TOKYO, June 24 Yields on benchmark 10-year Japanese government bonds edged higher on Monday, tracking sharp selloff in U.S. Treasuries after Federal Reserve Chairman Ben Bernanke's statement the U.S. central bank plans to scale back its stimulus later this year.
* The Bank of Japan's offer to buy 650 billion yen ($6.7 billion) worth of bonds as part of its monetary easing operations to revive the world's third-largest economy helped support JGBs, however.
* The 10-year yield was up 1 basis point at 0.885 percent after trading as low as 0.870 percent and as high as 0.890 percent.
* On Friday, benchmark 10-year U.S. Treasury yields rose to their highest in more than 22 months, marking a miserable week for the bond market as investors fled in the wake of the news from the Fed that it might pare its bond purchases later this year.
The 10-year U.S. Treasury yield rose 41.3 basis points last week, posting the biggest weekly jump since November 2001.
* "The BOJ announcement of its operations is one of the factors," said Yuya Yamashita, rates strategist at JPMorgan in Tokyo.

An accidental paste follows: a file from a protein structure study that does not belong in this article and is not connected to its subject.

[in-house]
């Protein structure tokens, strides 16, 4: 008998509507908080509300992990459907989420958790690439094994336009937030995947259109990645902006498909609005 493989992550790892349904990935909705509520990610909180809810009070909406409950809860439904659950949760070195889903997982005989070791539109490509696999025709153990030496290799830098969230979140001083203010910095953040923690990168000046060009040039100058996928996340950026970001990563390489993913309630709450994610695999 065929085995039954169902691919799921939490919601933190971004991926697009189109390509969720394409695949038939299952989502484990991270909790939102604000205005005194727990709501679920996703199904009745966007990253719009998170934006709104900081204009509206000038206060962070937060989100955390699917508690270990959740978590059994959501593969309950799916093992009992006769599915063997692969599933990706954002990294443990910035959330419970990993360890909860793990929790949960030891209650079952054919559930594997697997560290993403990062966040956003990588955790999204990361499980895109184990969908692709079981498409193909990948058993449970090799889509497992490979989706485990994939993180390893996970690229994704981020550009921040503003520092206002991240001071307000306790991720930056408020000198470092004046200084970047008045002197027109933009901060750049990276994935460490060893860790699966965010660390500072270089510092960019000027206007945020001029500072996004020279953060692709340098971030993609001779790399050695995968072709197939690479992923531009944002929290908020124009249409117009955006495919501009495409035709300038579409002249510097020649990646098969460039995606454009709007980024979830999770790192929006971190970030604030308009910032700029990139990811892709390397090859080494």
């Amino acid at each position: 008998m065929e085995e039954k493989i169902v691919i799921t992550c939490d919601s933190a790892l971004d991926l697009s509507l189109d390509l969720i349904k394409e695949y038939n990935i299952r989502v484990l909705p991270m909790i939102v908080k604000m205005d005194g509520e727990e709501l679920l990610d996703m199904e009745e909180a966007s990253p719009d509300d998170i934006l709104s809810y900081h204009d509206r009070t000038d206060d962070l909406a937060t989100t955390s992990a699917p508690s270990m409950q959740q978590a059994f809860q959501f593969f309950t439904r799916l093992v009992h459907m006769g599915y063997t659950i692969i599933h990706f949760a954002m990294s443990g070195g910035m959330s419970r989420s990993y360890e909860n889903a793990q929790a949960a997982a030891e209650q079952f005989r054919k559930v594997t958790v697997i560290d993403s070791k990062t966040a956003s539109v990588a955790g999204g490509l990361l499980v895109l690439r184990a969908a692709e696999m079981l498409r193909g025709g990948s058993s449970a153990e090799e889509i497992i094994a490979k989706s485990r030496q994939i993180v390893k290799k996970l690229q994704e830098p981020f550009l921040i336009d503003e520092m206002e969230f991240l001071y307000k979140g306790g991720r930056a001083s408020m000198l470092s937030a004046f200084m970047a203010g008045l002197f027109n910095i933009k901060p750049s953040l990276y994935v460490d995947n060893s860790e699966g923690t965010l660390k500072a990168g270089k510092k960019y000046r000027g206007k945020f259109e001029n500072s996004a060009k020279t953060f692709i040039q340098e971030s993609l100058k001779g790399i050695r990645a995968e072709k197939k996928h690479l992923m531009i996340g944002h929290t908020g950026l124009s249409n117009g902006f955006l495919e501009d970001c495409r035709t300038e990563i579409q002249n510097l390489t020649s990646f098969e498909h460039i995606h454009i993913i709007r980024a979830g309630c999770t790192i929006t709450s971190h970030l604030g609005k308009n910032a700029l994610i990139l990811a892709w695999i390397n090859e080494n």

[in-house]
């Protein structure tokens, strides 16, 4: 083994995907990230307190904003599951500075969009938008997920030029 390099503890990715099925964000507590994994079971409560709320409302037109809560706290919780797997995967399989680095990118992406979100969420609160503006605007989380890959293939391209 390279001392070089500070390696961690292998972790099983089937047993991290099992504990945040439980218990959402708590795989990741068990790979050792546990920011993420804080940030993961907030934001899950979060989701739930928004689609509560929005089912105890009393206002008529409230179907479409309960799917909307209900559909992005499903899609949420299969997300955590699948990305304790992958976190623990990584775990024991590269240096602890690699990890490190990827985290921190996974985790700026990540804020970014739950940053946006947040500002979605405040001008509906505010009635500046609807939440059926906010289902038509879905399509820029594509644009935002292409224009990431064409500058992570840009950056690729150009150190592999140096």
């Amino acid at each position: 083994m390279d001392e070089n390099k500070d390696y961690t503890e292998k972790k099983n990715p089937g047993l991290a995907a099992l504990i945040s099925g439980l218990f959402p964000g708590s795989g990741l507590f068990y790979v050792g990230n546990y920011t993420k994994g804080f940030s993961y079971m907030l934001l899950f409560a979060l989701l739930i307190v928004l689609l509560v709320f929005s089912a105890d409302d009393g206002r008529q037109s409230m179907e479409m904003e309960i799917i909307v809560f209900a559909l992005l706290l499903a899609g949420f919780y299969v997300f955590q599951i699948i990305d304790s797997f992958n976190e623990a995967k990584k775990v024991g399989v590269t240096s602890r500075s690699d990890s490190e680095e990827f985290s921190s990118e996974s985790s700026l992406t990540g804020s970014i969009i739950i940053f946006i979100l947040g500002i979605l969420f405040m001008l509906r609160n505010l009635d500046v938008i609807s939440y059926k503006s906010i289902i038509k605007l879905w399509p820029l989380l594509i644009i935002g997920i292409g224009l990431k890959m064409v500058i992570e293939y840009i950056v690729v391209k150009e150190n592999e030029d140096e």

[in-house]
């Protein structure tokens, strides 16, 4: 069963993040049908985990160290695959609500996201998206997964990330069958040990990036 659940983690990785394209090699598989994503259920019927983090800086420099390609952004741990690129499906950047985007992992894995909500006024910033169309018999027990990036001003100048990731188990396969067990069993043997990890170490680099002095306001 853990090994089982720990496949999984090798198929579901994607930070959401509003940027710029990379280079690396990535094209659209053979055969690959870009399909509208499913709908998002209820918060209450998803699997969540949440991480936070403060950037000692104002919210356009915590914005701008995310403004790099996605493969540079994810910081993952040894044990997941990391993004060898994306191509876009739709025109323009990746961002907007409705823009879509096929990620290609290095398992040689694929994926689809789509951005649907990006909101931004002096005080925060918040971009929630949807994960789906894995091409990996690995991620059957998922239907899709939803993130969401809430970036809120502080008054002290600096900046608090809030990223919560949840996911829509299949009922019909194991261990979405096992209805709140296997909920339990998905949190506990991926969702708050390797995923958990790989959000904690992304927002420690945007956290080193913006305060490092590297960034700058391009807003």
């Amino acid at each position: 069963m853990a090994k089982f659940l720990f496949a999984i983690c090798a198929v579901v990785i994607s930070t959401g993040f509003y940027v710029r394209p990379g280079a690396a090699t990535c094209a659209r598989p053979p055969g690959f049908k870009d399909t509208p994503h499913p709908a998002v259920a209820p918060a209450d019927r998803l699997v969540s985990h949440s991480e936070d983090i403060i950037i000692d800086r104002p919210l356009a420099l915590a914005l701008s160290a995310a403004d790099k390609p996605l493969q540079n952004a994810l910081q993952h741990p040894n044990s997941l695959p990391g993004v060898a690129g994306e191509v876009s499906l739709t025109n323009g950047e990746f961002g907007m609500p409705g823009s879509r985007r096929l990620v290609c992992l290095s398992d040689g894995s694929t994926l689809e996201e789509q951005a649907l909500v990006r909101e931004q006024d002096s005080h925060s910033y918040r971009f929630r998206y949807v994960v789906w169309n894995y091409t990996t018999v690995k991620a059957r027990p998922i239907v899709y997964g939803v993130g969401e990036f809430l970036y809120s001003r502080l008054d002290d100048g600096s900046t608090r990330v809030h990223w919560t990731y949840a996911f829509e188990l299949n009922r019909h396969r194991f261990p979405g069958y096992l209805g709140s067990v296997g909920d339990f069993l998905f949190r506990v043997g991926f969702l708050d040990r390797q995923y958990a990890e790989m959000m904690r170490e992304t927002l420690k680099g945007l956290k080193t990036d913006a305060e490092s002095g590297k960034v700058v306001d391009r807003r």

* Ten-year JGB futures fell 0.12 point to 141.98 after trading as high as 142.24.
* On April 4, the Japanese central bank unveiled the world's most intense burst of monetary stimulus, promising to inject $1.4 trillion into the economy in less than two years to meet its pledge of achieving 2 percent inflation.
* Expectations of month-end buying Japanese pension funds and quarter-end buying by life insurers also supported longer maturities, Yamashita said, adding that investors were also likely to reinvest a large bond redemption this month.
* The 20-year yield eased 0.5 basis point to 1.750 percent, while the five-year yield was unchanged at 0.355 percent.
* "Although 5s have richened slightly versus 10s since May, the basic correlation remains intact, suggesting the low, stable level of short- to medium-term yields will likely continue to contain any rise in 10-year yields to some extent," Barclays Securities wrote in a note.
"If so, JGB long-term yields could be less likely to follow any issue in U.S. yields."